Back then, the enemy was a large, conventional army, untrained in guerrilla warfare and with a rigid hierarchy and bureaucratic chain-of-command. These peshmerga cadres are now facing a completely different foe: well-equipped to the task at hand, battle-hardened through years of unconventional fighting in Syria, and made up of smaller units supported by a flexible command chain.

The flat plains of Nineveh province also confront the peshmerga with an entirely different battle terrain than the mountains they have previously trained for.

Furthermore, the peshmerga have not been deployed in active battle in almost a decade. Although there have been build-ups and stand-offs with Iraqi forces around Kirkuk, the young peshmerga soldiers are inexperienced in battle.

In contrast, when Kurdish guerrilla factions of the PKK and the YPG entered the fray from Turkey and Syria to join the fight around Sinjar, the battle was quickly tilted in favor of the Kurds. These groups have battle-hardened soldiers in both their rank-and-file and senior leadership, who have honed their tactical and operational skills in Syrian and Turkish battles for years (in Syria often against ISIS itself). There is no question about it, Iraqi Kurdistan's peshmerga could not have put up with the Islamic State alone.

Finally, when fighting in majority-Arab areas such as Nineveh and Diyala provinces, speaking Arabic is crucial for intelligence gathering and maintaining good ties with civilians. The fact that many young Kurdish peshmerga solders don’t, as Arabic education is no longer mandatory within the KRG, is also a weakness.

Europe is still pondering what to do in Iraq. Read more here.

Internal Rivalries and Poor Unit Integration
The KDP and PUK haven’t exactly had good relations in the past. They were the main antagonists in a civil war between several Kurdish militias during the mid-1990s, referred to as “the brother killings“ in Kurdish history.

Although a peace treaty was later signed, this strife persists to this day as a mutual mistrust between the parties and extends into the separate peshmerga forces, who are consequently trained separately and do not perform larger joint exercises. This division also shows on the battlefield where poor unit integration and petty rivalries can cause problems.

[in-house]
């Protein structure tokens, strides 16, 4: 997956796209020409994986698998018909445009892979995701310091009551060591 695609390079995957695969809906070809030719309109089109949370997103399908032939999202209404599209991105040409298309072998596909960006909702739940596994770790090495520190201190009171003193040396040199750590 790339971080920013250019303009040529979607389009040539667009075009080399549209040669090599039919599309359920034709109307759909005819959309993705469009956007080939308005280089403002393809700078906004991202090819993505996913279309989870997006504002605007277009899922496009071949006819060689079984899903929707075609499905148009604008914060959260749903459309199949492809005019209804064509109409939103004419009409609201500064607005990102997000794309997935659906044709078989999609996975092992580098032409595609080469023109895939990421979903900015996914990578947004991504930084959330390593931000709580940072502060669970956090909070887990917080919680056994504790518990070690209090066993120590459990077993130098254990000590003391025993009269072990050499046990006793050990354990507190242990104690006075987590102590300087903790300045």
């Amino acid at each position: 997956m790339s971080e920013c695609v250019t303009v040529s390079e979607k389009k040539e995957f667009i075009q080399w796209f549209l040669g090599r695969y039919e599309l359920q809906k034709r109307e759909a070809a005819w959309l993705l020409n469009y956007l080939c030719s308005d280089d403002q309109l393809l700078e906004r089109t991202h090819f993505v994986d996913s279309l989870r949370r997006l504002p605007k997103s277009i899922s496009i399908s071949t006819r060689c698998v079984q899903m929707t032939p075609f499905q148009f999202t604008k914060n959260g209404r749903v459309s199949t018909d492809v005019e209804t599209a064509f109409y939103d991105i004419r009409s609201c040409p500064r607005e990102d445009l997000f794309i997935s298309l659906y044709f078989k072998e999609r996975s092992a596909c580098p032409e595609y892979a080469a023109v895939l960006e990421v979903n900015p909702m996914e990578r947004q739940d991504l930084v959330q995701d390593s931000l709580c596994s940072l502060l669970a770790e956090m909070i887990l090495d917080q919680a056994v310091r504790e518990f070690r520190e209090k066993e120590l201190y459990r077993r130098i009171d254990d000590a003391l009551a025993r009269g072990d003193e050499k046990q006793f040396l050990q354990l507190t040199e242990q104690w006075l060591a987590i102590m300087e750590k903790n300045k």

The temporary loss of Makhmour and the ongoing fighting around Kirkuk is testament to poor coordination and clumsy disposition of forces. Both KDP and PUK forces have clumped together around Kirkuk, for example, while the competition for influence over the oil-rich province seems to have sparked tension between the two parties. When the Islamic State pushed into the greater Sinjar area on August 1, only two smaller peshmerga brigades were stationed there. This obviously put severe strain on their defensive capabilities and they shortly phased into a limited withdrawal.

Adding to the mix of internal rivalries, the Kurdish guerrilla factions from Turkey and Syria have also have strained relations with the KDP. This is mainly because of the power-sharing situation in Rojava in Syrian Kurdistan, where Massoud Barzani’s KDP feels that the YPG is playing an overly dominant role. While they have previously lacked coordination, these groups have been effective in pushing back Islamic State fighters.

It remains to be seen, however, whether or not the Kurdish forces will overcome the inherent divisions that might be blurring their main objective of getting rid of the Islamic State. The coming days may show whether the different factions will unite into a cohesive front, and how much more the Islamic State will push into Kurdish-held territory now it has lost the element of surprise.

Islamic State: Part 4. Watch here.

Follow Hetav Rojan on Twitter: @HetavRojan